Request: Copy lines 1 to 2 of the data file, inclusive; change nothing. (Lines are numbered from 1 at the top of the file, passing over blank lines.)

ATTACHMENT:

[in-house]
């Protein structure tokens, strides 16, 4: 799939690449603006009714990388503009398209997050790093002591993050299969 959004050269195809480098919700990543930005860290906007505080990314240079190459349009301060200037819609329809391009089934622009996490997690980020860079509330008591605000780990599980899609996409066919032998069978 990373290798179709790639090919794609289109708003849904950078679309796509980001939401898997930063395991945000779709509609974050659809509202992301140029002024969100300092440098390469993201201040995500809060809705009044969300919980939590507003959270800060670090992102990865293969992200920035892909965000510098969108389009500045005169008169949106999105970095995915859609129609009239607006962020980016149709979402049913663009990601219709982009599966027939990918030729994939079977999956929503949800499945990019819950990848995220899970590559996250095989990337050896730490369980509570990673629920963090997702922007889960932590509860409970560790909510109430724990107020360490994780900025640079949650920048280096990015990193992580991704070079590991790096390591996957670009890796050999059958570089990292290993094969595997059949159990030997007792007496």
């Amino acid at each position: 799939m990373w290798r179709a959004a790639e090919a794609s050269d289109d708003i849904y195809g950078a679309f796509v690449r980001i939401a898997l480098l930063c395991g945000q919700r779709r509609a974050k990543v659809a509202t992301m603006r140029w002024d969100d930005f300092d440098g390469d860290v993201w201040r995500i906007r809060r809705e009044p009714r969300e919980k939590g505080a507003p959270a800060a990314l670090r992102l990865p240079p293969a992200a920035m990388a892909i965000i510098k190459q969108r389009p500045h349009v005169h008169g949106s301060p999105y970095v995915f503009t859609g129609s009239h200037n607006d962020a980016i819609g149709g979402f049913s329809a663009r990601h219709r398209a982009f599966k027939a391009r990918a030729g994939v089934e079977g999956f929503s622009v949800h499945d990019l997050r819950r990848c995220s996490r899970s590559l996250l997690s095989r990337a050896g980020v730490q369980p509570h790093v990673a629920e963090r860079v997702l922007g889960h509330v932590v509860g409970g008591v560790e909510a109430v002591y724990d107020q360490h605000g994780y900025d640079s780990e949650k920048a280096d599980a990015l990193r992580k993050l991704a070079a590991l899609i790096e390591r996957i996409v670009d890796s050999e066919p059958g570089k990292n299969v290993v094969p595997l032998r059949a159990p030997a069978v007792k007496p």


[in-house]
């Protein structure tokens, strides 16, 4: 799939690449603006009714990388503009398209997050790093002591993050299969 959004050269195809480098919700990543930005860290906007505080990314240079190459349009301060200037819609329809391009089934622009996490997690980020860079509330008591605000780990599980899609996409066919032998069978 990373290798179709790639090919794609289109708003849904950078679309796509980001939401898997930063395991945000779709509609974050659809509202992301140029002024969100300092440098390469993201201040995500809060809705009044969300919980939590507003959270800060670090992102990865293969992200920035892909965000510098969108389009500045005169008169949106999105970095995915859609129609009239607006962020980016149709979402049913663009990601219709982009599966027939990918030729994939079977999956929503949800499945990019819950990848995220899970590559996250095989990337050896730490369980509570990673629920963090997702922007889960932590509860409970560790909510109430724990107020360490994780900025640079949650920048280096990015990193992580991704070079590991790096390591996957670009890796050999059958570089990292290993094969595997059949159990030997007792007496």